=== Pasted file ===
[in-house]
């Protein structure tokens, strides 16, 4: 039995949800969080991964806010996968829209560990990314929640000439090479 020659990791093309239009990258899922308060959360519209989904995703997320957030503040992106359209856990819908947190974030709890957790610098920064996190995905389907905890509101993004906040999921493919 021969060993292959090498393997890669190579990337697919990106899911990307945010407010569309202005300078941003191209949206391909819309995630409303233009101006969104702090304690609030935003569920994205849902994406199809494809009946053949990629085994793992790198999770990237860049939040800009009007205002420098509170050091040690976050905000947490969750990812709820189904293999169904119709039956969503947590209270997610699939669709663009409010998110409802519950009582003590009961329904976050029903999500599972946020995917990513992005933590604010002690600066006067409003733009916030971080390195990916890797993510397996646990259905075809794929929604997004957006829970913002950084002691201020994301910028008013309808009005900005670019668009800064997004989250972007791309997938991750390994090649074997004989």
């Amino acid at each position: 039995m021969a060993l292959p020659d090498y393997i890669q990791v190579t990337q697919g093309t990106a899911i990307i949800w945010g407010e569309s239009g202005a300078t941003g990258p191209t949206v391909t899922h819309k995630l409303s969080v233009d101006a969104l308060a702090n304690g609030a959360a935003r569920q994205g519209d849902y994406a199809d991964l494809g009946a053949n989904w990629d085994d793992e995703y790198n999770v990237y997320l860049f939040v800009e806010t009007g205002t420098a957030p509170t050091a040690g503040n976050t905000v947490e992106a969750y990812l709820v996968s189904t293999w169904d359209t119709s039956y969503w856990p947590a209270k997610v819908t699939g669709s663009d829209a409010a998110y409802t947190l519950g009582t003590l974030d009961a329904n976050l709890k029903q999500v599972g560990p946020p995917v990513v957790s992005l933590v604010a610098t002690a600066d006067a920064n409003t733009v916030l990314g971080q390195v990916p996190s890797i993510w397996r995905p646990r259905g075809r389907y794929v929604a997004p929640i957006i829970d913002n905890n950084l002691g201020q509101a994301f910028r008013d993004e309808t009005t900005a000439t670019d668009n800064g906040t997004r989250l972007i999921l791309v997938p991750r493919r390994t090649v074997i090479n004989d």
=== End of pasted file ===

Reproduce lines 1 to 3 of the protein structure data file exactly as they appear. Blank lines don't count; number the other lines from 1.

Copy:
[in-house]
């Protein structure tokens, strides 16, 4: 039995949800969080991964806010996968829209560990990314929640000439090479 020659990791093309239009990258899922308060959360519209989904995703997320957030503040992106359209856990819908947190974030709890957790610098920064996190995905389907905890509101993004906040999921493919 021969060993292959090498393997890669190579990337697919990106899911990307945010407010569309202005300078941003191209949206391909819309995630409303233009101006969104702090304690609030935003569920994205849902994406199809494809009946053949990629085994793992790198999770990237860049939040800009009007205002420098509170050091040690976050905000947490969750990812709820189904293999169904119709039956969503947590209270997610699939669709663009409010998110409802519950009582003590009961329904976050029903999500599972946020995917990513992005933590604010002690600066006067409003733009916030971080390195990916890797993510397996646990259905075809794929929604997004957006829970913002950084002691201020994301910028008013309808009005900005670019668009800064997004989250972007791309997938991750390994090649074997004989």
């Amino acid at each position: 039995m021969a060993l292959p020659d090498y393997i890669q990791v190579t990337q697919g093309t990106a899911i990307i949800w945010g407010e569309s239009g202005a300078t941003g990258p191209t949206v391909t899922h819309k995630l409303s969080v233009d101006a969104l308060a702090n304690g609030a959360a935003r569920q994205g519209d849902y994406a199809d991964l494809g009946a053949n989904w990629d085994d793992e995703y790198n999770v990237y997320l860049f939040v800009e806010t009007g205002t420098a957030p509170t050091a040690g503040n976050t905000v947490e992106a969750y990812l709820v996968s189904t293999w169904d359209t119709s039956y969503w856990p947590a209270k997610v819908t699939g669709s663009d829209a409010a998110y409802t947190l519950g009582t003590l974030d009961a329904n976050l709890k029903q999500v599972g560990p946020p995917v990513v957790s992005l933590v604010a610098t002690a600066d006067a920064n409003t733009v916030l990314g971080q390195v990916p996190s890797i993510w397996r995905p646990r259905g075809r389907y794929v929604a997004p929640i957006i829970d913002n905890n950084l002691g201020q509101a994301f910028r008013d993004e309808t009005t900005a000439t670019d668009n800064g906040t997004r989250l972007i999921l791309v997938p991750r493919r390994t090649v074997i090479n004989d």